Climate Deal 2015

Angela and Dilma: Two Women and One Mission

Dilma Rousseff and Angela Merkel are two of the most influential women in the world, both have political power in international politics and the mission to find efficient measures to combat climate change.

Dilma Rousseff and Angela Merkel, two of the most influent feminine leaders of the world according to Forbes Magazine, with experience in energy and state chiefs of countries with a lot of influence in international politics, will meet in august 19 and 20 over an extremely important agenda for the future of humanity: find effective ways to fight climate change.

Since Eco 1992, Brazil and Germany have shown leadership on the theme climate change. In Copenhagen, 2009, both countries had a key roll about the progress of the commitment with reduction of greenhouse gas emissions. Since then, Germany has started an energetic revolution in order to become a low-carbon economy and Brazil was the country with the most expressive emission reduction through the battle against deforestation in Amazônia.

Angela Merkel has already demonstrated her desire to keep these efforts in the last meeting of G7, exercising crucial leadership so that the group of the richest countries in the world would have a clear position in favor of expressive cuts in greenhouse gas emissions and transforming their economies into low-carbon economies. Dilma Rousseff has also assumed important commitments like the continuity of the battle against deforestation, going forward in the reforestation agenda and the introduction of new renewable energy sources that are not hydraulics, promoting diversification on the Brazilian energy matrix.

Despite these efforts, Angela Merkel and Dilma Rousseff, as well as their ministers of the environment, Barbara Hendricks and Izabella Teixeira, know that it takes a lot more to guarantee the success of the Paris Climate Agreement and to ensure a sustainable transition into low-carbon economies.

These two leaders, identified for their pragmatism and rationality, know that climatic science has exhaustively shown that in order to have good chances of limiting global warming in 2oC until the end of the century, we cannot let the carbon concentration in the atmosphere exceed 450 parts for million. They also know that the only way to stay in this limit is to create social, economic and technological conditions so that every country can cooperate with the global emissions reduction. The moment of introduction of these conditions is now, and Paris Agreement is the way to do it.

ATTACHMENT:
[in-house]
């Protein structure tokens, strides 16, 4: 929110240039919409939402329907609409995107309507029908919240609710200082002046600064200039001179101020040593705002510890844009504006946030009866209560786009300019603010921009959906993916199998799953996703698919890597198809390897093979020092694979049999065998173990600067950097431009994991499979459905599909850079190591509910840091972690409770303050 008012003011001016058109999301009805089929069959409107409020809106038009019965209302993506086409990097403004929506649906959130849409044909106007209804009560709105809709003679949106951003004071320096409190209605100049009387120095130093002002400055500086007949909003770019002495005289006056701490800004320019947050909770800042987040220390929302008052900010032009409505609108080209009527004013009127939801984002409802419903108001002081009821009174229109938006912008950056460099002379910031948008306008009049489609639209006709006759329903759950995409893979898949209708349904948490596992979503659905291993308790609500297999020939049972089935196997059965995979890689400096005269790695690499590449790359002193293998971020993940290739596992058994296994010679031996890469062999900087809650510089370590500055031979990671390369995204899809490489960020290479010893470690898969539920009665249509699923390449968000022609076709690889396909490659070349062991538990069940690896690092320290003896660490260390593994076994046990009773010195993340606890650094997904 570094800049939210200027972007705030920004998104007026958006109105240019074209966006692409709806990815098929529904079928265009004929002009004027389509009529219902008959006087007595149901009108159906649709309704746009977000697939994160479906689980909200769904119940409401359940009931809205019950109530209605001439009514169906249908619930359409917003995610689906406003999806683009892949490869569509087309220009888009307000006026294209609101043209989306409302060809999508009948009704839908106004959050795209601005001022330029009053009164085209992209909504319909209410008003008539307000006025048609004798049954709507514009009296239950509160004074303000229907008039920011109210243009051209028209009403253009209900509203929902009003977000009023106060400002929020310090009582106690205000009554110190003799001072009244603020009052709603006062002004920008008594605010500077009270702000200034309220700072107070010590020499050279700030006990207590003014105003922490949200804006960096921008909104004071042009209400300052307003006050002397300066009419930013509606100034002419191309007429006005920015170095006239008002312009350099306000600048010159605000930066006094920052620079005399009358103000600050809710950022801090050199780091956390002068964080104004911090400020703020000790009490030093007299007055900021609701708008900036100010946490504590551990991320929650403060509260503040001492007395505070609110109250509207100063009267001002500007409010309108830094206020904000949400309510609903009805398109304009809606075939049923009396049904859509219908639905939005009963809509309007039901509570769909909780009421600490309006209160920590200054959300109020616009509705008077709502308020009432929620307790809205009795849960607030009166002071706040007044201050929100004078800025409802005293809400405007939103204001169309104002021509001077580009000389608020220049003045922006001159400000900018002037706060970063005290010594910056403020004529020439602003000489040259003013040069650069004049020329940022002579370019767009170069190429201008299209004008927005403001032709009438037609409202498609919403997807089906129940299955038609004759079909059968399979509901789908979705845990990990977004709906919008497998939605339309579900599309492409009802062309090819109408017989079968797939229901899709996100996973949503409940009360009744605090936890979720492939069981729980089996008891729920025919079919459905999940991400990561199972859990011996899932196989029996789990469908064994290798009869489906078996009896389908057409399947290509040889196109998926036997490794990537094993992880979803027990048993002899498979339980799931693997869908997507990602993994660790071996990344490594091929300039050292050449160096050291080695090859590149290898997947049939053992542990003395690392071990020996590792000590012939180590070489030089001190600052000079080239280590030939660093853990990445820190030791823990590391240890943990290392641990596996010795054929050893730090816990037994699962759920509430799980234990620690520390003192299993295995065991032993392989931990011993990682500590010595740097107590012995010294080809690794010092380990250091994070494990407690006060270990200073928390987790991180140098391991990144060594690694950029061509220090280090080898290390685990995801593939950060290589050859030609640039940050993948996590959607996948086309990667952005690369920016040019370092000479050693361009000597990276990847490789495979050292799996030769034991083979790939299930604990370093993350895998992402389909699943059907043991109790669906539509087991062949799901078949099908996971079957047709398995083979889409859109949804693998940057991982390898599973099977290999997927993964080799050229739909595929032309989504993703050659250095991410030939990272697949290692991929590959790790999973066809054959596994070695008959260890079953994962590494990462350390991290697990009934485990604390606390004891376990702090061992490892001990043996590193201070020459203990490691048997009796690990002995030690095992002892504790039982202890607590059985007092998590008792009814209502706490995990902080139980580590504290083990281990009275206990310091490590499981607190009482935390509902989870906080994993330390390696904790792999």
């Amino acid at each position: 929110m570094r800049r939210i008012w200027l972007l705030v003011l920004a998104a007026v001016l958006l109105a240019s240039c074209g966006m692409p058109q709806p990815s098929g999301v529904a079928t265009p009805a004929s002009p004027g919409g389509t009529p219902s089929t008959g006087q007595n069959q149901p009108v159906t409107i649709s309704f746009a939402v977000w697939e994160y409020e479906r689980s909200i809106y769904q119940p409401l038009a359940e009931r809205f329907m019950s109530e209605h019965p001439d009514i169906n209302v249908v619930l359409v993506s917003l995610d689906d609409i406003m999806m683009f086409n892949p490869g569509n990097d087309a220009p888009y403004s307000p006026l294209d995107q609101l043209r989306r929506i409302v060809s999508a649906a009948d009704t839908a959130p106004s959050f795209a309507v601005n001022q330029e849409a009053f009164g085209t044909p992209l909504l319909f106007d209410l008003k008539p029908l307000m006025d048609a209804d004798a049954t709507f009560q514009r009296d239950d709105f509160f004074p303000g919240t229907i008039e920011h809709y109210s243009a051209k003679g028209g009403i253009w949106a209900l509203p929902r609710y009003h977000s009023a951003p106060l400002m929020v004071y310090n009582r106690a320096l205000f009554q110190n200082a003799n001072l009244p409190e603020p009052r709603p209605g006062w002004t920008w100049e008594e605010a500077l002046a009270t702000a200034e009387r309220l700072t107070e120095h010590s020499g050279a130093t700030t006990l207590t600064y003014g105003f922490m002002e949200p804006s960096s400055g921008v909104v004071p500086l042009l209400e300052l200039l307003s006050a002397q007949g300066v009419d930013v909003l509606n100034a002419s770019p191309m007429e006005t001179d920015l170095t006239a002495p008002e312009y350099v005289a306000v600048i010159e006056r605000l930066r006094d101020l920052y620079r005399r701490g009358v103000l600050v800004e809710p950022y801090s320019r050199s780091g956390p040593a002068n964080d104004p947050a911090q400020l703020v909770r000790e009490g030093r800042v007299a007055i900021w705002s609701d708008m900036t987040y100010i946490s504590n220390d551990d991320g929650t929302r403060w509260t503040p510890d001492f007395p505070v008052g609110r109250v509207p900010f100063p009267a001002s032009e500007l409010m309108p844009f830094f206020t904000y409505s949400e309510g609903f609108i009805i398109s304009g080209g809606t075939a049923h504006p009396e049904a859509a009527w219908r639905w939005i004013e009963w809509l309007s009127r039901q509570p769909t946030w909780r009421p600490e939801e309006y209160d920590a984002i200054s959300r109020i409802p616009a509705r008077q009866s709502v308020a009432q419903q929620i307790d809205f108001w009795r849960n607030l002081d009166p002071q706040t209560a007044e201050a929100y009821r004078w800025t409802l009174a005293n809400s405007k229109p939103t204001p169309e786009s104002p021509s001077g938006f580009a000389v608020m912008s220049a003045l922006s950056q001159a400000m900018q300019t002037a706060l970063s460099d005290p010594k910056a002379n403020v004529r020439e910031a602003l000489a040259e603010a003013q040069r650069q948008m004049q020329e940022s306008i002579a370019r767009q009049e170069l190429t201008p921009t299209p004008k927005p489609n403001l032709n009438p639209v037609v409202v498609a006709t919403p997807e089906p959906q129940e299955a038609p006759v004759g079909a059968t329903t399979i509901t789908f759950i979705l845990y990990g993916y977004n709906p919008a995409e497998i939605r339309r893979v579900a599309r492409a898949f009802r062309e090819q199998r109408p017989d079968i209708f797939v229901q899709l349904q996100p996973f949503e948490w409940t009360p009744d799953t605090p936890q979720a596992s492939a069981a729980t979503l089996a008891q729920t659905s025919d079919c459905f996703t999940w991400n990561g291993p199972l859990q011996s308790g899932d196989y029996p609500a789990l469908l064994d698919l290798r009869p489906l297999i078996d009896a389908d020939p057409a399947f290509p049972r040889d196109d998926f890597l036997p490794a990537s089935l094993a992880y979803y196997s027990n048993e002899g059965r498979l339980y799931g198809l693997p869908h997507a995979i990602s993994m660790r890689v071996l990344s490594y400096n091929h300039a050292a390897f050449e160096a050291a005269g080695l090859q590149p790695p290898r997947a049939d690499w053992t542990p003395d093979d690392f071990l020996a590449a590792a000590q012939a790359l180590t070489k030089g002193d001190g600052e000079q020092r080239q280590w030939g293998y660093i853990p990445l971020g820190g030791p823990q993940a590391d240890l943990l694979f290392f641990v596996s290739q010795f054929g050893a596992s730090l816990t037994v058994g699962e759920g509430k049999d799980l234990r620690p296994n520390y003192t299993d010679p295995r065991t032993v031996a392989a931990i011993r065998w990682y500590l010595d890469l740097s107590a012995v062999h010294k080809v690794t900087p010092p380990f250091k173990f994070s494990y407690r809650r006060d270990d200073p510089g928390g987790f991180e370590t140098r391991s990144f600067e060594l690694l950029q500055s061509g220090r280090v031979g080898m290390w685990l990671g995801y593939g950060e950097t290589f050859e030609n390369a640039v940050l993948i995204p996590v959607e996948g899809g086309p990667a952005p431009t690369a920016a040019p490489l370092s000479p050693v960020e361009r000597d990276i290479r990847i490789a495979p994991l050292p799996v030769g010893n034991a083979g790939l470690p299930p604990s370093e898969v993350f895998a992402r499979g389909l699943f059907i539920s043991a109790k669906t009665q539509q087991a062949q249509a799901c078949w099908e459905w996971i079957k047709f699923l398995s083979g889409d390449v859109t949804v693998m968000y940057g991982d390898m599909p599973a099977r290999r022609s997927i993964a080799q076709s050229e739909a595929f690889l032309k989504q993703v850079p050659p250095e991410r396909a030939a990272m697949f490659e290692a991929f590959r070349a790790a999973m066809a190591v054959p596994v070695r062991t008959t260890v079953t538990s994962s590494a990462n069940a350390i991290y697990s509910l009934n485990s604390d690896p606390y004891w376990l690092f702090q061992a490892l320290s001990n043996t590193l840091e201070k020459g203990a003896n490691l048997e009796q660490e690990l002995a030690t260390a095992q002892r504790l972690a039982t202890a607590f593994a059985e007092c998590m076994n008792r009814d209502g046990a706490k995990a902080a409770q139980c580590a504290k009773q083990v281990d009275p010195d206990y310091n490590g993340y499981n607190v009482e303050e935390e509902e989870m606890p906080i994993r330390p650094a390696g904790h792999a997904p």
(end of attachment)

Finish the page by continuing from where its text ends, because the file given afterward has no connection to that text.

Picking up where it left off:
We expect that this week’s meeting of Angela Merkel and Dilma Rousseff means progress of the cooperation between Germany and Brazil over forests and energy, two crucial areas for climate stabilization, promotion of innovation and technological development, creation of jobs and reducing the lost in biodiversity. This signal would contribute for the achievement of more ambitious goals of reforestation and introducing a forest sustainability culture, along with all the social, economic and environmental benefits that it can bring.

We know that Angela Merkel and Dilma Rousseff are struggling with difficult conjunctures: one of them is trying to save the Euro and the other is facing a severe political and economic crisis. However, we cannot forget that humanity faces today the biggest challenge of all times. Conjectural problems and short run issues shouldn’t and can’t move us away from a long run planning anchored in responsible and urgent decisions over our future.

The feminine leadership in this critical and decisive moment is key to change history in favor of the planet’s climate and of the present and future generations. The signal of these two presidents about stablishing concrete long run goals and the commitment of turning near to zero the greenhouse gas emissions until the end of the century would be key to guarantee the success of the UNFCC negotiations in Paris in December. Angela Merkel and Dilma Rousseff have the opportunity to leave a legacy to humanity and show women’s leadership and transformational power.


Ana Toni directs the Institute of Climate and Society. Alice Amorim leads the climate change work of the GIP Group (Public Interest Management). Both collaborate with Nivela.

More information is available at www.nivela.org/people

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